It may be one of the most famous lines in English literature. Appearing near the end of Charlotte Brontë’s beloved bildungsroman, the titular Jane Eyre declares, “Reader, I married him.” These four words chime climactically for the “friendless orphan” who finds love while staying true to herself.
Like the great story ballets, Jane Eyre draws heavily from fairytales. It mixes the rags-to-riches of Cinderella with a bellicose beast of a lover who’s tamed by Jane’s inner beauty. A touch of Bluebeard materializes in a mad wife who’s been hidden in the attic, so her husband can take a new bride. All the drama transpires with shadows licking at the edges of both the morally claustrophobic Victorian era and Jane’s roiling conscience.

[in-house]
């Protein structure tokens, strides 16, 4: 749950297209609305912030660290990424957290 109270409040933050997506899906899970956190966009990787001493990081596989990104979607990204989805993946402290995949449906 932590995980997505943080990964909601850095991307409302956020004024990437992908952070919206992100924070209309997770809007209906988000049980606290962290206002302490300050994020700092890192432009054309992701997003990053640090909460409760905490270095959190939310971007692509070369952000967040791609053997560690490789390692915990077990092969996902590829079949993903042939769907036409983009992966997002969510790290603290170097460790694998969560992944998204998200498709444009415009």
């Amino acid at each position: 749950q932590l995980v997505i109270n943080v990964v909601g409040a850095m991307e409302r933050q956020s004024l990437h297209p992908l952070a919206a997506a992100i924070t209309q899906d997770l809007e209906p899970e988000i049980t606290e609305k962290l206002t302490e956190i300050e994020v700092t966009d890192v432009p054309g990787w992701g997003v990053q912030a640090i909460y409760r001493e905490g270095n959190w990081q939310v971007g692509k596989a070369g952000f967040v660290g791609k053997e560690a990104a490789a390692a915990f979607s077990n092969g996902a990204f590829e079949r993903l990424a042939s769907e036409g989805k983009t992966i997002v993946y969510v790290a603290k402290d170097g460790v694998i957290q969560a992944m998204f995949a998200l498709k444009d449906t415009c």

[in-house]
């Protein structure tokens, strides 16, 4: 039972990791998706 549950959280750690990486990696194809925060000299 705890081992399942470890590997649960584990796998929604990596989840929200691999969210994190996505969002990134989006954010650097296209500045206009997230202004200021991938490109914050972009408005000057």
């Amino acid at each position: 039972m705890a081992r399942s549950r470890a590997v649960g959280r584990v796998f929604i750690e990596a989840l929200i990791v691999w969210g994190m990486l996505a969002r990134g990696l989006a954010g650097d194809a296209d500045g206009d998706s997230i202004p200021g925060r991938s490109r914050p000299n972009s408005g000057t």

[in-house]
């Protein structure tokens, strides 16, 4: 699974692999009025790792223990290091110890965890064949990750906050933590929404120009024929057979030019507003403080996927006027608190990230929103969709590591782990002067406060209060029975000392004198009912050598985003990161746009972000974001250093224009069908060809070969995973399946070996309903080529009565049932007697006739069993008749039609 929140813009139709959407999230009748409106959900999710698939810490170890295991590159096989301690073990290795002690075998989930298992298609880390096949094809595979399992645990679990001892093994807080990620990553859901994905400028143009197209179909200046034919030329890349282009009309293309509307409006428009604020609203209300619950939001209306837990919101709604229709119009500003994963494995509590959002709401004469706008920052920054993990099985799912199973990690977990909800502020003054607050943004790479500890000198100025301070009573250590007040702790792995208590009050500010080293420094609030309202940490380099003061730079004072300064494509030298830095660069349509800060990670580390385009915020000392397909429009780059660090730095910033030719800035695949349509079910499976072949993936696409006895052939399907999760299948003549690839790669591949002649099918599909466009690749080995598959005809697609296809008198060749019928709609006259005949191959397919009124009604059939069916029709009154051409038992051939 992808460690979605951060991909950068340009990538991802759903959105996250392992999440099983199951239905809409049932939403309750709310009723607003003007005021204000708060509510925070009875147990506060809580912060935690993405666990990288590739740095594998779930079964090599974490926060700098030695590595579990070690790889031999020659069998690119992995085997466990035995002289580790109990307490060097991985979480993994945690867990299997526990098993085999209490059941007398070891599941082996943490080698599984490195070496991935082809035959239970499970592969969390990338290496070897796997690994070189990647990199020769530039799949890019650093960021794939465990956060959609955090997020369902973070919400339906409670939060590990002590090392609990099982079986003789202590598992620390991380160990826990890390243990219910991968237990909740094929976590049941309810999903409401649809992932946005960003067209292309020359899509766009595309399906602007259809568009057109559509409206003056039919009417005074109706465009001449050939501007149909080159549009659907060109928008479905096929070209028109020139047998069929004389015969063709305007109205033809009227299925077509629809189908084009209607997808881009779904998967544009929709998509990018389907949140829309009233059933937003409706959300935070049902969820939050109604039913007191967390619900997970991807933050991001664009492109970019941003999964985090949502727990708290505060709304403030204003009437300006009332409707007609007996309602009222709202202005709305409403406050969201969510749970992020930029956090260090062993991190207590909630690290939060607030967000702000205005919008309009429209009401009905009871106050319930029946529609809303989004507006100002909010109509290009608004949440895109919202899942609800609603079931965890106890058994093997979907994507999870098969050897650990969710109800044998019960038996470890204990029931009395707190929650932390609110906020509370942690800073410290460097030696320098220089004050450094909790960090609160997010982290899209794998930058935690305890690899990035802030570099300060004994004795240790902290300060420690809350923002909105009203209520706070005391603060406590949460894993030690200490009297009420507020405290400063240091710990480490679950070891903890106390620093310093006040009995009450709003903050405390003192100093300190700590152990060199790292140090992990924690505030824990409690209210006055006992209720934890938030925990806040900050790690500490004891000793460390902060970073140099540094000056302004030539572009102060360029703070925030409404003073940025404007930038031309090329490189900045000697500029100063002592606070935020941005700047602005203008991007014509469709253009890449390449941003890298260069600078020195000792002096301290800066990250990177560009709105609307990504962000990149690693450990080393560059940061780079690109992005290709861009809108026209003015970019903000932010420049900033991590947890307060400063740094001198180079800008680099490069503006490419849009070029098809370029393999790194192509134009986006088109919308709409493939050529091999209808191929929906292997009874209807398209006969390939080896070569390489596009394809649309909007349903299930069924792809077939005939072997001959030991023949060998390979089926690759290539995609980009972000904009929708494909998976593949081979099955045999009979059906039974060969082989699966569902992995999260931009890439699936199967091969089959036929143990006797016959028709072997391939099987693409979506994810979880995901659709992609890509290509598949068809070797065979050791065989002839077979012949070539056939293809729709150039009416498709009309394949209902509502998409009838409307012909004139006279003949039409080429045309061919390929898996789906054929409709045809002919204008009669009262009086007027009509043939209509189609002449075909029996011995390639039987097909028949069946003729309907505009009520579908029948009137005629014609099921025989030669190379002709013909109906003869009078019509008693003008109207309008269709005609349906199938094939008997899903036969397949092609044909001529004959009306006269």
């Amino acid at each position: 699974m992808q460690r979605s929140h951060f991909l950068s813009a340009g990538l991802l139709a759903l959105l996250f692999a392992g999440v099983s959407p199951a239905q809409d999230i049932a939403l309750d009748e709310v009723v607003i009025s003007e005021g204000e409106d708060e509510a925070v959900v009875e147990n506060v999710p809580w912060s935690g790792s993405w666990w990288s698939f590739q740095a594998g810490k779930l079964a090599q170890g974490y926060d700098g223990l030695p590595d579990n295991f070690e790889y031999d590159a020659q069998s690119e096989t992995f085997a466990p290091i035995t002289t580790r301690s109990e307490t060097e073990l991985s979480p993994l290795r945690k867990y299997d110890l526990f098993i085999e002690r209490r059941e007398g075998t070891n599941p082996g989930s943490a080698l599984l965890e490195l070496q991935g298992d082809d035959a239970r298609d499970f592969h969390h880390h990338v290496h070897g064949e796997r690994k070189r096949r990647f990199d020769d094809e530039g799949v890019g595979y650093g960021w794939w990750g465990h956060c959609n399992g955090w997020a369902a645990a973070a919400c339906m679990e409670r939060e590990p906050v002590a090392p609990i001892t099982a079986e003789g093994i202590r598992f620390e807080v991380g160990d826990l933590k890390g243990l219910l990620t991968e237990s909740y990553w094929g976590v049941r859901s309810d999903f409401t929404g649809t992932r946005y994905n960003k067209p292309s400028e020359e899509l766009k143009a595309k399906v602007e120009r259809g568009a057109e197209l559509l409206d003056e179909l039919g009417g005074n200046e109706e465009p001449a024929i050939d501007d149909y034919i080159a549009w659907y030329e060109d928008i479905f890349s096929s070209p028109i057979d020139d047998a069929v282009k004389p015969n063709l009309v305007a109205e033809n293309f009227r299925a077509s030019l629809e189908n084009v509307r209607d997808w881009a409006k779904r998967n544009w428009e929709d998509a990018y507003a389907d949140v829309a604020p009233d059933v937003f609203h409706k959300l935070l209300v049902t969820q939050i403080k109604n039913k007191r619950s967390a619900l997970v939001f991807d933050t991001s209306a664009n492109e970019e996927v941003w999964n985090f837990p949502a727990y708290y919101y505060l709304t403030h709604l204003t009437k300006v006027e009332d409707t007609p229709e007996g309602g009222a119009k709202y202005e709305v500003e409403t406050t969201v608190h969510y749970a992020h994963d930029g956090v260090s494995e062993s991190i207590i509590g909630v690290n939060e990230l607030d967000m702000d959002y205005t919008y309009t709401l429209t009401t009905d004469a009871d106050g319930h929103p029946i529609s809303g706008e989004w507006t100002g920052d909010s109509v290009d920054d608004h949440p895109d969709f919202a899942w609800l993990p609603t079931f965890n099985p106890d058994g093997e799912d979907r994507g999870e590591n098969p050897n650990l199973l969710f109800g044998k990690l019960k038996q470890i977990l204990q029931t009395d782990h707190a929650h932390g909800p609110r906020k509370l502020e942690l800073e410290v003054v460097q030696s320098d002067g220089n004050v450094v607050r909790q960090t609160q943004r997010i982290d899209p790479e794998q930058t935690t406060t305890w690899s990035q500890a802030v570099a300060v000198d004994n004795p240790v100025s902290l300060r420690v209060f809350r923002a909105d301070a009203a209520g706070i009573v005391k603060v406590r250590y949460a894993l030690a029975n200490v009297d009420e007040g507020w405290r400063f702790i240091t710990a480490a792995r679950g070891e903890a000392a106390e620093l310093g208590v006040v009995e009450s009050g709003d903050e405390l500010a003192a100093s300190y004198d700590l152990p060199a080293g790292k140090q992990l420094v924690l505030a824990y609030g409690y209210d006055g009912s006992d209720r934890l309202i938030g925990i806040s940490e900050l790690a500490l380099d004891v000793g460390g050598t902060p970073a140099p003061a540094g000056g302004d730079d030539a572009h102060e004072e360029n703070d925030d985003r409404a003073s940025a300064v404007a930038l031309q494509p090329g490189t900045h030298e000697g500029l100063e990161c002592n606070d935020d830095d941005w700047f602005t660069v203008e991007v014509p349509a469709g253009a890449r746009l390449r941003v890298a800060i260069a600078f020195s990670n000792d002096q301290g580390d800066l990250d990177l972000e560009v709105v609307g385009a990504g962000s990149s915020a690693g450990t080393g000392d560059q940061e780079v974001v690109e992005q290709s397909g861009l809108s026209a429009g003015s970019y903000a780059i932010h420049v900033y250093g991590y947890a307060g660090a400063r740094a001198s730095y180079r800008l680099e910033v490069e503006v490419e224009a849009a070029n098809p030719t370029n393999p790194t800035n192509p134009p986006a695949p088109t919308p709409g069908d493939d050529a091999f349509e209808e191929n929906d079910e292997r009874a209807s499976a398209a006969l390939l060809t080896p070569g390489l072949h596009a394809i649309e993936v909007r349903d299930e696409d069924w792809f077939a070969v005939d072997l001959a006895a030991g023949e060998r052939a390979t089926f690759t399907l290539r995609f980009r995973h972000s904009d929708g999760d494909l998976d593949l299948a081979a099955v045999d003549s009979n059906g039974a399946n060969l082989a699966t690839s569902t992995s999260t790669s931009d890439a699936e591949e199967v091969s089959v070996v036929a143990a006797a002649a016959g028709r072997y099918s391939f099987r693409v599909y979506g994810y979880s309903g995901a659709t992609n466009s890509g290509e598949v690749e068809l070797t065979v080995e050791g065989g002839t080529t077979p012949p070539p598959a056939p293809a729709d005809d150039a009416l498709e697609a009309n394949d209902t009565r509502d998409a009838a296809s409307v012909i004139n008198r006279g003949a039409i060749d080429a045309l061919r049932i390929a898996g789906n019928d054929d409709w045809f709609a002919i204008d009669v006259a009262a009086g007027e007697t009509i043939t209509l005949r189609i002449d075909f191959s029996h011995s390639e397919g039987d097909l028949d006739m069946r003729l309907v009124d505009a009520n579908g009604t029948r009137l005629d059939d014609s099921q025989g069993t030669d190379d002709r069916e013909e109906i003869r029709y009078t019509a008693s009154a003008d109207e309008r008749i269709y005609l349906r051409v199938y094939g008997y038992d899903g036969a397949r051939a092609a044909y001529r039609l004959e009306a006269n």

What sets Jane Eyre apart, then and now, is its confessional first-person point-of-view. You, the reader, have entry to Jane’s thoughts and feelings — even the carnal ones. She holds nothing back, and this access to another’s head and heart, scandalous at the time of publication, is riveting.
Translating this complex interiority to the theater’s third-person perspective is a challenging task. Choreographer Cathy Marston, who’s made a name for herself by bringing the literary canon to the stage, was tapped to create Jane Eyre . . .
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Isabella Boylston and Thomas Forster in Jane Eyre. Photo by Gene Schiavone